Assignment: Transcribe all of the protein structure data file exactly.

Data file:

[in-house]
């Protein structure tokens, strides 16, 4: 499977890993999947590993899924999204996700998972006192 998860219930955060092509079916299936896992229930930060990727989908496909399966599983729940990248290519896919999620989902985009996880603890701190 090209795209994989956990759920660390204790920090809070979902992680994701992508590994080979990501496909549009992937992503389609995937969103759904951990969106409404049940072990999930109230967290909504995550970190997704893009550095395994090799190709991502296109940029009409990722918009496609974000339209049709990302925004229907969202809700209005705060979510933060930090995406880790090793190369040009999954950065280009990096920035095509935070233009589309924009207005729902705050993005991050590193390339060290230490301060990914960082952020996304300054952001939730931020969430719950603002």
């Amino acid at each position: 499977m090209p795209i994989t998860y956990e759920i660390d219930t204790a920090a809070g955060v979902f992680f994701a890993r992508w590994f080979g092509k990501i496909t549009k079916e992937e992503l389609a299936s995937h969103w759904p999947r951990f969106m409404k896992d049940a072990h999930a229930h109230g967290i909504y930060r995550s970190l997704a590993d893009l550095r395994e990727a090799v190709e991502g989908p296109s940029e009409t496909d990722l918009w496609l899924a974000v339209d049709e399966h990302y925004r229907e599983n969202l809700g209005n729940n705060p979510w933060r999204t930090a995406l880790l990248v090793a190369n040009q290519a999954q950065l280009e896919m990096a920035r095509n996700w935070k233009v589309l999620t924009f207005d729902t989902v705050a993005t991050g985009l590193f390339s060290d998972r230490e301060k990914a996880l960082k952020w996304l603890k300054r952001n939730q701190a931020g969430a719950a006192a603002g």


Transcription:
[in-house]
């Protein structure tokens, strides 16, 4: 499977890993999947590993899924999204996700998972006192 998860219930955060092509079916299936896992229930930060990727989908496909399966599983729940990248290519896919999620989902985009996880603890701190 090209795209994989956990759920660390204790920090809070979902992680994701992508590994080979990501496909549009992937992503389609995937969103759904951990969106409404049940072990999930109230967290909504995550970190997704893009550095395994090799190709991502296109940029009409990722918009496609974000339209049709990302925004229907969202809700209005705060979510933060930090995406880790090793190369040009999954950065280009990096920035095509935070233009589309924009207005729902705050993005991050590193390339060290230490301060990914960082952020996304300054952001939730931020969430719950603002």
């Amino acid at each position: 499977m090209p795209i994989t998860y956990e759920i660390d219930t204790a920090a809070g955060v979902f992680f994701a890993r992508w590994f080979g092509k990501i496909t549009k079916e992937e992503l389609a299936s995937h969103w759904p999947r951990f969106m409404k896992d049940a072990h999930a229930h109230g967290i909504y930060r995550s970190l997704a590993d893009l550095r395994e990727a090799v190709e991502g989908p296109s940029e009409t496909d990722l918009w496609l899924a974000v339209d049709e399966h990302y925004r229907e599983n969202l809700g209005n729940n705060p979510w933060r999204t930090a995406l880790l990248v090793a190369n040009q290519a999954q950065l280009e896919m990096a920035r095509n996700w935070k233009v589309l999620t924009f207005d729902t989902v705050a993005t991050g985009l590193f390339s060290d998972r230490e301060k990914a996880l960082k952020w996304l603890k300054r952001n939730q701190a931020g969430a719950a006192a603002g």